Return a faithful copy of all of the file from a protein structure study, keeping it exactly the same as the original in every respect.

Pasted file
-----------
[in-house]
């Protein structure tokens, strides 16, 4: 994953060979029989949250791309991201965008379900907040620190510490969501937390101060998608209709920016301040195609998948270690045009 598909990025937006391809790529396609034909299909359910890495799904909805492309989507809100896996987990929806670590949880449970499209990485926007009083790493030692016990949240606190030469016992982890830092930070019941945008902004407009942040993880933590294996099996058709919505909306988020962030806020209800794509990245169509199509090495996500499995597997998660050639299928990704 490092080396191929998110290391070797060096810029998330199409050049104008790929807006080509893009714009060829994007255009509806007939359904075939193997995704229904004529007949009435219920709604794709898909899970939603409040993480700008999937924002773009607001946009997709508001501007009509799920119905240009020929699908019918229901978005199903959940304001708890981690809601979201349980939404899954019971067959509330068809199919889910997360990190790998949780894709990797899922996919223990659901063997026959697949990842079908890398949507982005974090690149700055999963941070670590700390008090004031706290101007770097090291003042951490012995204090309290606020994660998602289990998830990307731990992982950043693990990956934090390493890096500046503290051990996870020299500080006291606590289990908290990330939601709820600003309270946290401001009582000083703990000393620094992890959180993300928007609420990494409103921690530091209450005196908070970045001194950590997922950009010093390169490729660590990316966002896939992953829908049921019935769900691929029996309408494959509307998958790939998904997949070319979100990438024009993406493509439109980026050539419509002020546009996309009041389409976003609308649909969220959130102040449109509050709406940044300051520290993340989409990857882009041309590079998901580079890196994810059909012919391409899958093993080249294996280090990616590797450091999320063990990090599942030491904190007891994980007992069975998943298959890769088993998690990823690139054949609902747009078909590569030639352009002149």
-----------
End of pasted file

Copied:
[in-house]
């Protein structure tokens, strides 16, 4: 994953060979029989949250791309991201965008379900907040620190510490969501937390101060998608209709920016301040195609998948270690045009 598909990025937006391809790529396609034909299909359910890495799904909805492309989507809100896996987990929806670590949880449970499209990485926007009083790493030692016990949240606190030469016992982890830092930070019941945008902004407009942040993880933590294996099996058709919505909306988020962030806020209800794509990245169509199509090495996500499995597997998660050639299928990704 490092080396191929998110290391070797060096810029998330199409050049104008790929807006080509893009714009060829994007255009509806007939359904075939193997995704229904004529007949009435219920709604794709898909899970939603409040993480700008999937924002773009607001946009997709508001501007009509799920119905240009020929699908019918229901978005199903959940304001708890981690809601979201349980939404899954019971067959509330068809199919889910997360990190790998949780894709990797899922996919223990659901063997026959697949990842079908890398949507982005974090690149700055999963941070670590700390008090004031706290101007770097090291003042951490012995204090309290606020994660998602289990998830990307731990992982950043693990990956934090390493890096500046503290051990996870020299500080006291606590289990908290990330939601709820600003309270946290401001009582000083703990000393620094992890959180993300928007609420990494409103921690530091209450005196908070970045001194950590997922950009010093390169490729660590990316966002896939992953829908049921019935769900691929029996309408494959509307998958790939998904997949070319979100990438024009993406493509439109980026050539419509002020546009996309009041389409976003609308649909969220959130102040449109509050709406940044300051520290993340989409990857882009041309590079998901580079890196994810059909012919391409899958093993080249294996280090990616590797450091999320063990990090599942030491904190007891994980007992069975998943298959890769088993998690990823690139054949609902747009078909590569030639352009002149």